I gave a lot of thought to that in the months leading to our departure. The pass is adorned with strings of Tibetan prayer flags that climbers have carried with them, along with photographs and silk scarves, signs and countless memorial objects tucked into the colourful mass of flapping fabric. I knew what I wanted to leave there early on – but it wasn’t until the last days before our crossing that I understood why.

Tucked into a pocket of my backpack I carried a six-inch square of tie-dyed fabric from one of my late husband’s t-shirts. Craig wore these bright shirts in the dark days of his cancer treatment as a testament of hope, and they remain a symbol of that nearly nine years since his loss. I didn’t exactly understand what a prayer flag was or how they were suspended at the site or if hanging a tie-dyed one was some kind of sacrilege, but I thought I’d figure it out. Along with the fabric, I had an old film canister from Craig’s photo equipment, into which I had tucked a small photo of him. In some vague way I believed that I would leave these objects at the pass, magically end something and be granted permission to start over. In the end, another act entirely took shape.

In the days leading up to the pass, I found myself constantly mentally consulting Craig. If he were here, if we had done this together – how would he have framed this scene? How would he have engaged these people, what would he have seen that I was missing, what would have caught his imagination? And as always throughout the last nine years, I found that trying to see through his eyes stretched me a little bigger, moved me to listen instead of chatter, called me to look a little deeper.

Two days out from the pass we reached the town of Manang. Members of our group went looking for material for their various tributes; I quietly purchased a package of small prayer flags, added my bright fabric to the string and, reflecting on the previous few days, penned an inscription on the square. Two days later, stumbling through the snow, half-blinded in the Himalayan sun, I added my prayers to the mound of remembrances strung across the pass.


When you first endure the loss of someone dear to you the heaviness of it seems unbearable – like struggling to lug a backpack up a mountain pass, gasping for the oxygen that is just not there. In time, the weight becomes something more comfortable, like a stone always in your pocket, something you turn over and over and can never let go of. And finally, one day, you reach into your pocket and find something bright that you bring out to shine in the sun – a celebration of how incredibly blessed you were to have that person in your life, how their memory continues to call you to be so much more than you were, so much bigger, so much better.

Today, November 24th, would have been Craig’s sixty-third birthday. Somewhere high in the Himalayas, a small flag dances in celebration on the chill mountain air.

Happy birthday. wp_11_24b

Annapurna Circuit: Check!

I did it. We did it: trekked the Annapurna Circuit. Endured cold and fatigue and fought through illness to fill the horizon daily with the vision of some of the world’s loftiest peaks. Crossed over the Thorong La Pass – one of the highest in the world. Hiked through tropical forest and alpine meadow, edged along narrow precipices and mounted ancient stairways, wound through remote villages, strolled alongside rushing mountain torrents and thundering cascades. Reflected on the complex beauty of Buddhist monasteries and the colourful chaos of Hindu practice. Were witnesses to the incredible resilience of the Nepali people and bathed in the warmth of their generous hospitality…and now I’m home.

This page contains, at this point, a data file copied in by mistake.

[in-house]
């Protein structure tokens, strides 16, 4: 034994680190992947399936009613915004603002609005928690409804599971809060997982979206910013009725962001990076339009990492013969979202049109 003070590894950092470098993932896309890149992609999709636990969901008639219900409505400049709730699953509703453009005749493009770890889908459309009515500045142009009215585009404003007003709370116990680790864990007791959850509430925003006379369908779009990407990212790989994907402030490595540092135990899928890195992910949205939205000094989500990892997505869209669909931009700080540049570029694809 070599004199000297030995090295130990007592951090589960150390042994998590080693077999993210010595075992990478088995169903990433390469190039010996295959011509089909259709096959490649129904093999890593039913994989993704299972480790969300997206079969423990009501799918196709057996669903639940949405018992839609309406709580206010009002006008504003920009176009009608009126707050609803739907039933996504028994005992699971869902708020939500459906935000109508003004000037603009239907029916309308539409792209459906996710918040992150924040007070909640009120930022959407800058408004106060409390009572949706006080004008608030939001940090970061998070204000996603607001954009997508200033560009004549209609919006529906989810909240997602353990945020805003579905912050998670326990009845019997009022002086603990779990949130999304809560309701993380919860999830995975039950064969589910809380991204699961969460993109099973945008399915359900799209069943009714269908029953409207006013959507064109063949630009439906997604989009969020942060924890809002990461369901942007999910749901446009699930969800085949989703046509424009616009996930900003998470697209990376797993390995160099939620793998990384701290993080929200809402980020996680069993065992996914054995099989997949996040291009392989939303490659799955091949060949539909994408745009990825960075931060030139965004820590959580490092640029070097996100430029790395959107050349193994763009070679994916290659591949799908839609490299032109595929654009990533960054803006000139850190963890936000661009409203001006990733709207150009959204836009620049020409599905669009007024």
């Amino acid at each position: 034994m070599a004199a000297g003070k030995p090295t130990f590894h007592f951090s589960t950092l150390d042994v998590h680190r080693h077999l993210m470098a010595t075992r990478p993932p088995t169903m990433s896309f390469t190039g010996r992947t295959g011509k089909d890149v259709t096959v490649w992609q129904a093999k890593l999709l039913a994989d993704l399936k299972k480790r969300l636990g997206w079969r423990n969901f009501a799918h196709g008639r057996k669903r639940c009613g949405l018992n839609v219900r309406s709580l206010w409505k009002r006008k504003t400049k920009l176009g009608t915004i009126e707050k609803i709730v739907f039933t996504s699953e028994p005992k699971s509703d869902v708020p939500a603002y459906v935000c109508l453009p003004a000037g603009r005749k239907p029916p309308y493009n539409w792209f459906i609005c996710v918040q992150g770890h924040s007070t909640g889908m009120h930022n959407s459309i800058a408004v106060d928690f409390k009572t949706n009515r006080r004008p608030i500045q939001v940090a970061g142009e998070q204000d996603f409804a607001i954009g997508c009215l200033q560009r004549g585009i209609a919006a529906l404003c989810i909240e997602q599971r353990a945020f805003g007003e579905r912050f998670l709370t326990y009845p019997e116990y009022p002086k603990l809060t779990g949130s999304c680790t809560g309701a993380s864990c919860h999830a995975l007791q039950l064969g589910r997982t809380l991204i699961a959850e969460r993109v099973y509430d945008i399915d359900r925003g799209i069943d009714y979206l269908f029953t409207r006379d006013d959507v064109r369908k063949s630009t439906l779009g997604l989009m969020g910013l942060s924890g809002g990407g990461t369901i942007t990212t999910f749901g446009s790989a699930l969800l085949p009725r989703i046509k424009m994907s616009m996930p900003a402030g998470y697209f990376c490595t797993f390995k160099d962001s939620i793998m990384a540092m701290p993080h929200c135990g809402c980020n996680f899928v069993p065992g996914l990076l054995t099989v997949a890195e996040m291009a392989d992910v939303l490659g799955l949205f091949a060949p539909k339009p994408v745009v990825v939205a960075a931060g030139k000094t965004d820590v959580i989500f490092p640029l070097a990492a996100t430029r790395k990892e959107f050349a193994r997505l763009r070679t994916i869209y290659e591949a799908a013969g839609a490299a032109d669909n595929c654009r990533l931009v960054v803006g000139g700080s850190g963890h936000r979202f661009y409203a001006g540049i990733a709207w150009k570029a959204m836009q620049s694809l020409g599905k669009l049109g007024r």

Home – where the shower is hot, the house is heated, the switch produces light when flipped and the toilet flushes. For the first in many, many days I have not walked…anywhere. I’ve been here more than a whole day already, conscious for less than half that and still have not completely adjusted to the wonder and comfort that is simply my normal life. While I am grateful to be reacquainting myself with these small luxuries, the returns for living without them for a short time were beyond imagining: new friends, new tastes, new truths, astonishing vistas, moments of agonizing doubt and exhausting physical challenge and moments of purest bliss. In spite of having had more than two complete days to reflect on these past weeks, a clear vision of how to describe all that’s happened remains elusive.

I have a month’s notes and journal entries, well over a thousand photographs and a colossal mountain range worth of impressions and memories. It’s going to take some time to process it all. I initially imagined that I would just transfer my journal day by day to this medium – but that is going to be completely inadequate. So here’s the plan: I promise to post at least twice a week until I exhaust my material and in between I’ll add the photos as I edit and organize them.

So, while I manage unpacking and laundry and settling back into my home, I’ll leave you with a few images. I’ll be back soon as I begin to sort through all that this amazing month has brought me.